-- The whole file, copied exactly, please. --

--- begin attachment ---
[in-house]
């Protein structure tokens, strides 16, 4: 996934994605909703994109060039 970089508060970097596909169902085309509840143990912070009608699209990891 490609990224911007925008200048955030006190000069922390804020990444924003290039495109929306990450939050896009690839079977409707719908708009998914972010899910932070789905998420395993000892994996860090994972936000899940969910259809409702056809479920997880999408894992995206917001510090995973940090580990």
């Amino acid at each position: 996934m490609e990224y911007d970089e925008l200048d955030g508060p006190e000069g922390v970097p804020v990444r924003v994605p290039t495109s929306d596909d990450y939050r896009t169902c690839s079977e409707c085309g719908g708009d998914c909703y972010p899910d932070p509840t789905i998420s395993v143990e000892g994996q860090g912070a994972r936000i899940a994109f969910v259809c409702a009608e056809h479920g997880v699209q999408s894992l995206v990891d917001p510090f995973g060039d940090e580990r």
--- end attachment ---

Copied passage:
[in-house]
């Protein structure tokens, strides 16, 4: 996934994605909703994109060039 970089508060970097596909169902085309509840143990912070009608699209990891 490609990224911007925008200048955030006190000069922390804020990444924003290039495109929306990450939050896009690839079977409707719908708009998914972010899910932070789905998420395993000892994996860090994972936000899940969910259809409702056809479920997880999408894992995206917001510090995973940090580990």
């Amino acid at each position: 996934m490609e990224y911007d970089e925008l200048d955030g508060p006190e000069g922390v970097p804020v990444r924003v994605p290039t495109s929306d596909d990450y939050r896009t169902c690839s079977e409707c085309g719908g708009d998914c909703y972010p899910d932070p509840t789905i998420s395993v143990e000892g994996q860090g912070a994972r936000i899940a994109f969910v259809c409702a009608e056809h479920g997880v699209q999408s894992l995206v990891d917001p510090f995973g060039d940090e580990r």